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‘Zim needs $4 billion stimulus package’


FINANCE minister Tendai Biti has said Zimbabwe urgently needs an unconditional $4 billion stimulus package from the international community to boost the country’s stuttering economy.

Report by Nqobile Bhebhe

This comes at a time when the 2012 economic growth forecast has further been revised downwards to 4%.

Economic growth is projected at 4–5% in 2012, a revision from the initial projection of 9,4%, mainly as a result of the underperformance of agriculture and mining.

Biti last weeek told lawmakers and business leaders in Victoria Falls ahead of the presentation of the annual Budget for 2013 that a second Zimbabwe Conference on Reconstruction and Development (ZIMCORD) was long overdue.

He said the conference should have been held in 2009, but the country’s political climate was not conducive.

“We require fresh capital injection, in fact, if our politics was right in 2009, we should have convened the Zimbabwe Conference on Reconstruction and Development part 2,” Biti said.

“An unconditional stimulus package of $4 billion is what Zimbabwe needs. Imagine what we can do with at least $1 billion.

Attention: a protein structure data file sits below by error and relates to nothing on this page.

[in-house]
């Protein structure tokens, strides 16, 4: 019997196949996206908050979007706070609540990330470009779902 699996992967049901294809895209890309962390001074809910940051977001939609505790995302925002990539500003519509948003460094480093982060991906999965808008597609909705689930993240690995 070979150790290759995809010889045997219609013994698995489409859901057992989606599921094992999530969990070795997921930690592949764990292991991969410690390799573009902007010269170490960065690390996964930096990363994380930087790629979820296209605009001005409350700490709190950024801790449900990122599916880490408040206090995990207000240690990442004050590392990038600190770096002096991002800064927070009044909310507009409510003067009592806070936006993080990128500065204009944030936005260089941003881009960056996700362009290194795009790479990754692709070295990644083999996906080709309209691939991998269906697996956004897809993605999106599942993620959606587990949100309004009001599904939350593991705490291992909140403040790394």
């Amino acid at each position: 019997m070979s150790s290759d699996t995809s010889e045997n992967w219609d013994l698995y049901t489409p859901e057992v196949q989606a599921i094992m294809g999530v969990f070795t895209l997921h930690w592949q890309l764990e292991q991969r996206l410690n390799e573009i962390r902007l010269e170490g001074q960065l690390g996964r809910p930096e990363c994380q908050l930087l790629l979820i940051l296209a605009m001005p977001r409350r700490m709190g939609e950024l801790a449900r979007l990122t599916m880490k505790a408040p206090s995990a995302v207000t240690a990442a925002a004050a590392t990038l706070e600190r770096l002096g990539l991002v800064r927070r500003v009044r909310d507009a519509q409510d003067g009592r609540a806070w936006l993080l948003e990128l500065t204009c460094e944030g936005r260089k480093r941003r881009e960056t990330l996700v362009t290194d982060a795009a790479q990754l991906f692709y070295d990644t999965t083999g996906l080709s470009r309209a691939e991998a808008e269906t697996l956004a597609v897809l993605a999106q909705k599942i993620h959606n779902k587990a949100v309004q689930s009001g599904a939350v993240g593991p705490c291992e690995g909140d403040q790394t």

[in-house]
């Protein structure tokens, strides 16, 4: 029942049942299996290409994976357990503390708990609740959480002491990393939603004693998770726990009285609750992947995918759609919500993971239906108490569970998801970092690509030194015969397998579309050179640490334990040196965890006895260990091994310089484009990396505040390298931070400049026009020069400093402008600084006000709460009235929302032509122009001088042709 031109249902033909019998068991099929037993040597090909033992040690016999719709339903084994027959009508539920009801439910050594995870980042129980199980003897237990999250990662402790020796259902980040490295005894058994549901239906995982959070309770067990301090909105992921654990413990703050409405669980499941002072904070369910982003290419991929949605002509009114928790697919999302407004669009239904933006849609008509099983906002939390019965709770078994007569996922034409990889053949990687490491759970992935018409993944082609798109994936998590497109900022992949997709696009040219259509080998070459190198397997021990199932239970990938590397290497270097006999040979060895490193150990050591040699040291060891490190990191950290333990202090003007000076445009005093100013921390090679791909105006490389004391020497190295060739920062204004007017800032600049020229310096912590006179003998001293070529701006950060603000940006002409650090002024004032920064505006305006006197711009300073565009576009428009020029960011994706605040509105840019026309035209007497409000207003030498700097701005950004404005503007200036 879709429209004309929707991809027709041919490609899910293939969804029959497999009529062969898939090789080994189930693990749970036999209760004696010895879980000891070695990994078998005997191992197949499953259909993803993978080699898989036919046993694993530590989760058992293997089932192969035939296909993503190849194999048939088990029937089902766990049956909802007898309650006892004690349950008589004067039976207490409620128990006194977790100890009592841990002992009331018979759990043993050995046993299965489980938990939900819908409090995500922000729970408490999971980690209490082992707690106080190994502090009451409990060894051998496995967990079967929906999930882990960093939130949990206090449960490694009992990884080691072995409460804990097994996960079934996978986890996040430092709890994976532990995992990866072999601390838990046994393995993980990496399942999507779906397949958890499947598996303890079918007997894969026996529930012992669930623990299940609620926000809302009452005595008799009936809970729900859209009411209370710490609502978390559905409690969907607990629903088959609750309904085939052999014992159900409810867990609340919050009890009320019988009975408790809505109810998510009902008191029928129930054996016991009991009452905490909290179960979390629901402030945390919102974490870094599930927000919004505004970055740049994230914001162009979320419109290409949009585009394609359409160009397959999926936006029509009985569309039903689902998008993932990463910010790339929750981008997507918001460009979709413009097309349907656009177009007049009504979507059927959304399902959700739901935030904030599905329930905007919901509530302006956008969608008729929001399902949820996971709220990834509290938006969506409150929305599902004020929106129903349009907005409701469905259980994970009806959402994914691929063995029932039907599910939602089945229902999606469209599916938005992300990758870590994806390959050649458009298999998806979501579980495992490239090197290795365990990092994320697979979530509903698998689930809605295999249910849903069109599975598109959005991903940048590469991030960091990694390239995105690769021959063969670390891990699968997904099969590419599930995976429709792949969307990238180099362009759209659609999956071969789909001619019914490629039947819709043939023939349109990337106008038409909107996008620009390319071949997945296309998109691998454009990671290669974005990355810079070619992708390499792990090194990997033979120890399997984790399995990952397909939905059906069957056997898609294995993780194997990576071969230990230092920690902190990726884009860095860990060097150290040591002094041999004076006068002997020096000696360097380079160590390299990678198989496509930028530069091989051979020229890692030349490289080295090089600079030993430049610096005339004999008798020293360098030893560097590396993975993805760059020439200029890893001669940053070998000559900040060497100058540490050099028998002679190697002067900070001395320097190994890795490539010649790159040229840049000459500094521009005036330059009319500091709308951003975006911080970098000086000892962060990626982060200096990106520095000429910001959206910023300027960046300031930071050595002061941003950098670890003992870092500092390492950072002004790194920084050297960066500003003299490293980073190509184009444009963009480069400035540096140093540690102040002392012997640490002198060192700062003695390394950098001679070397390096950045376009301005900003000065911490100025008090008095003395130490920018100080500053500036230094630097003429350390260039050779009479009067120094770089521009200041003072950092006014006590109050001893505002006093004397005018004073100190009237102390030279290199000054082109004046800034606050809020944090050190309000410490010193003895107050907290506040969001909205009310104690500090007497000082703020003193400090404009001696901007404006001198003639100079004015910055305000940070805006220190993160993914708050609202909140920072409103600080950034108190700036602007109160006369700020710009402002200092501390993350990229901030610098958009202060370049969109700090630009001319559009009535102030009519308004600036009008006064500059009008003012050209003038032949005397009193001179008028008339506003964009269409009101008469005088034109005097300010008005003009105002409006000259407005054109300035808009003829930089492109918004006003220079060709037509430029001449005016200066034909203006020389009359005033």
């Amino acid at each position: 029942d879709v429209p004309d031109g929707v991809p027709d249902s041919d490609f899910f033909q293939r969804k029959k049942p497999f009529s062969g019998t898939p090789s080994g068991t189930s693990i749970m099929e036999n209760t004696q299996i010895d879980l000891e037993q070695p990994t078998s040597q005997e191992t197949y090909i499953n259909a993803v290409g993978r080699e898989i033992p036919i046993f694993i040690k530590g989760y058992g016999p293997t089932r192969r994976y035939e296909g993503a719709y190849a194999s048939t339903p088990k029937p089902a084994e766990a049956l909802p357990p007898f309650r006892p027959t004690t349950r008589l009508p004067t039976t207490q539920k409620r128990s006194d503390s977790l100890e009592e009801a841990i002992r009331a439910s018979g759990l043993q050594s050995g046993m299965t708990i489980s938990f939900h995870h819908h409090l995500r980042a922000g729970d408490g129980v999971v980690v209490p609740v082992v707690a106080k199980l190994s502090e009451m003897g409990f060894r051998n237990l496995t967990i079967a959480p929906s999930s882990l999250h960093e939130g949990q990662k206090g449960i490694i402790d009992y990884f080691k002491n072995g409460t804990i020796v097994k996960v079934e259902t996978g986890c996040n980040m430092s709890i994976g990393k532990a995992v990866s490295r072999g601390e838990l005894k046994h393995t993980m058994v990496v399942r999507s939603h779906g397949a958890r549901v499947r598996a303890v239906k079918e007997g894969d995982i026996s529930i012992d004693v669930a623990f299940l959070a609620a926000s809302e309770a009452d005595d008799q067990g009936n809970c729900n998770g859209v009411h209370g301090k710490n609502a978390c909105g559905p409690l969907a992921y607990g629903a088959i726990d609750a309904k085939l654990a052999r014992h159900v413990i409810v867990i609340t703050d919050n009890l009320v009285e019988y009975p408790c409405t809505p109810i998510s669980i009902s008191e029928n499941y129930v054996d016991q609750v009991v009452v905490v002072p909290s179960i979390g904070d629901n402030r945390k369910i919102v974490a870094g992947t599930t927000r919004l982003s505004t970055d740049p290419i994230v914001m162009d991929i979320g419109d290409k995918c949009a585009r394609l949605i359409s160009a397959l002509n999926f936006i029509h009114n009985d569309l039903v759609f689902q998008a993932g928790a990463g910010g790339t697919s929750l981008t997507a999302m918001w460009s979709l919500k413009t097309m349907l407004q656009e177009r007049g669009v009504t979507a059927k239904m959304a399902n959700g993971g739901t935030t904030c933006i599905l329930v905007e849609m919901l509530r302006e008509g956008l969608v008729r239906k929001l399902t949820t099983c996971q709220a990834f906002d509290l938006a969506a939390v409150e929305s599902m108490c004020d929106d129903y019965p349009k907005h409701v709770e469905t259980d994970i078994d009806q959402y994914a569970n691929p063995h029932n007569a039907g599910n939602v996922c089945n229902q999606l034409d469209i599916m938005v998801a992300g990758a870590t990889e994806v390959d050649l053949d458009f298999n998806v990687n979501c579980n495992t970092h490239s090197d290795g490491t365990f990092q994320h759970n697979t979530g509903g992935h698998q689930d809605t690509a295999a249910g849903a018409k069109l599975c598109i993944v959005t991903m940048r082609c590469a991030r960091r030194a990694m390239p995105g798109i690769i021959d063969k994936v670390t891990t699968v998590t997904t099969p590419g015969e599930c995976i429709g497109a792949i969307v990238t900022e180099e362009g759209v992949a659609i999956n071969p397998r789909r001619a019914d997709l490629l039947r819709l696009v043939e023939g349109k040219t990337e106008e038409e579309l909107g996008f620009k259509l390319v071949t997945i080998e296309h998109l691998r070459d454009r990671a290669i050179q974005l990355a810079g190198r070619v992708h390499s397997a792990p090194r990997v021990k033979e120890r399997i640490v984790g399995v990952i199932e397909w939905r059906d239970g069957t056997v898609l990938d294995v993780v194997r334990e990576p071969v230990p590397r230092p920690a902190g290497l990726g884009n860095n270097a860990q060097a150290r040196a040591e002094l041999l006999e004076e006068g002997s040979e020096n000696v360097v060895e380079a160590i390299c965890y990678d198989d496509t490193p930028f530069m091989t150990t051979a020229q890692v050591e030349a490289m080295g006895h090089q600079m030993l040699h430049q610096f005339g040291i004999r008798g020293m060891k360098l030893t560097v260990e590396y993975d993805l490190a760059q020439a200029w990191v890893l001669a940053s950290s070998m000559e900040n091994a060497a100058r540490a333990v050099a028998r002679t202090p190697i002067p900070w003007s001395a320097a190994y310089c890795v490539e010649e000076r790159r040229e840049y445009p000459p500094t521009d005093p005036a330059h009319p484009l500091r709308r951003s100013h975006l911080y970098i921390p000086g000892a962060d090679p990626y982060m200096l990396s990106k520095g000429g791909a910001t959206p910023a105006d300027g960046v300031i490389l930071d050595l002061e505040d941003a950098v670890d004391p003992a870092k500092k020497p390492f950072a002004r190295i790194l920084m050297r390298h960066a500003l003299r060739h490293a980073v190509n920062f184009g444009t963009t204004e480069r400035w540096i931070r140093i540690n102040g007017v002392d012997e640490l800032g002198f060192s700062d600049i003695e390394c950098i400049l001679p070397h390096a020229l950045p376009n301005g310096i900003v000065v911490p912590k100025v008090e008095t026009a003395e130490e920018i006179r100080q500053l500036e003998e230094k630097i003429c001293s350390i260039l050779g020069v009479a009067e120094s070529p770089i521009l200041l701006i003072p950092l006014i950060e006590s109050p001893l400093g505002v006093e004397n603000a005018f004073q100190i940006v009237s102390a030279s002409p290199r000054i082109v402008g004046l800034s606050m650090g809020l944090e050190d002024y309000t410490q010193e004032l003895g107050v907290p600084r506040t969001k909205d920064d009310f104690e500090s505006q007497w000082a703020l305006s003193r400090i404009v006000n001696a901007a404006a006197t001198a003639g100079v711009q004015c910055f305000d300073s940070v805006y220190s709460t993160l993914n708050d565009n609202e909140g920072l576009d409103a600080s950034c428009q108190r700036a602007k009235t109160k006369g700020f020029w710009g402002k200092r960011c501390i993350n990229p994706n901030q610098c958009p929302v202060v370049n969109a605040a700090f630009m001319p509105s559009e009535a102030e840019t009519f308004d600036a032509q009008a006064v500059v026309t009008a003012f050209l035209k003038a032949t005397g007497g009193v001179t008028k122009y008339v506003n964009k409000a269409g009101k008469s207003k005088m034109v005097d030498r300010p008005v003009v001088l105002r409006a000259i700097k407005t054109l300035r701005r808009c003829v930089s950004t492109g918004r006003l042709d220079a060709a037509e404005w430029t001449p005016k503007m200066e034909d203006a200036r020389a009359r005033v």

“In the absence of anyone giving us a stimulus package we have to be streetwise, craft polices that would attract foreign direct investment”.

Biti said it was disheartening to learn that in 2011, Zambia grossed $2,9 billion of FDI yet Zimbabwe got a mere $380 million, a modest rise from $166 million in 2010.

Soon after the attainment of independence in 1980, the government organised a ZIMCORD with the purpose to enable Zimbabwe to woo international agencies and governments to assist in the reconstruction of its infrastructure.

During the ZIMCORD in 1981, the United States pledged $225 million over a three-year period towards the government’s goals of post-war reconstruction, distribution and development of land, and the development of skilled manpower.

By the end of 1986, the United States had contributed $380 million, the majority in grants, with loans and loan guarantees.

However, in July 1986, the US government decided to discontinue future bilateral aid to Zimbabwe as a result of a pattern of uncivil and undiplomatic statements and actions by the government of Zimbabwe in the United Nations and elsewhere.

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